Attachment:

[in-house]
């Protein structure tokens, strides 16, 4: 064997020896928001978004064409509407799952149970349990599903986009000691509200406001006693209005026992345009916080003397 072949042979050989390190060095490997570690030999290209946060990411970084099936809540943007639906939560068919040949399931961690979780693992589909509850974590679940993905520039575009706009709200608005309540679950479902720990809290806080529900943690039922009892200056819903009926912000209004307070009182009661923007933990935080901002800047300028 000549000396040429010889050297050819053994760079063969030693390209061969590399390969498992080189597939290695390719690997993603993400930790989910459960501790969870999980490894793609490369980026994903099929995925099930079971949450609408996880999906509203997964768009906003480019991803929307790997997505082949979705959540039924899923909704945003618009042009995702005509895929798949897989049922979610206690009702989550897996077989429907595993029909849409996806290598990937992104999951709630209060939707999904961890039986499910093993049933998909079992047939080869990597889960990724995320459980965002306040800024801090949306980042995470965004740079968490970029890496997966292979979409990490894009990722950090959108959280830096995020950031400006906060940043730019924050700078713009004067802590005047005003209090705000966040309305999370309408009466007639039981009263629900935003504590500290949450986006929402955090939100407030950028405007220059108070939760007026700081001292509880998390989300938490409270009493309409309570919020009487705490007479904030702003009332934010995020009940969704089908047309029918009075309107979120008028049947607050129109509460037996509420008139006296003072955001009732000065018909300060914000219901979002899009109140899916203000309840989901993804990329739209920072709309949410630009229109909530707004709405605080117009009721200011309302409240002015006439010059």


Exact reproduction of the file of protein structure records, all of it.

[in-house]
């Protein structure tokens, strides 16, 4: 064997020896928001978004064409509407799952149970349990599903986009000691509200406001006693209005026992345009916080003397 072949042979050989390190060095490997570690030999290209946060990411970084099936809540943007639906939560068919040949399931961690979780693992589909509850974590679940993905520039575009706009709200608005309540679950479902720990809290806080529900943690039922009892200056819903009926912000209004307070009182009661923007933990935080901002800047300028 000549000396040429010889050297050819053994760079063969030693390209061969590399390969498992080189597939290695390719690997993603993400930790989910459960501790969870999980490894793609490369980026994903099929995925099930079971949450609408996880999906509203997964768009906003480019991803929307790997997505082949979705959540039924899923909704945003618009042009995702005509895929798949897989049922979610206690009702989550897996077989429907595993029909849409996806290598990937992104999951709630209060939707999904961890039986499910093993049933998909079992047939080869990597889960990724995320459980965002306040800024801090949306980042995470965004740079968490970029890496997966292979979409990490894009990722950090959108959280830096995020950031400006906060940043730019924050700078713009004067802590005047005003209090705000966040309305999370309408009466007639039981009263629900935003504590500290949450986006929402955090939100407030950028405007220059108070939760007026700081001292509880998390989300938490409270009493309409309570919020009487705490007479904030702003009332934010995020009940969704089908047309029918009075309107979120008028049947607050129109509460037996509420008139006296003072955001009732000065018909300060914000219901979002899009109140899916203000309840989901993804990329739209920072709309949410630009229109909530707004709405605080117009009721200011309302409240002015006439010059």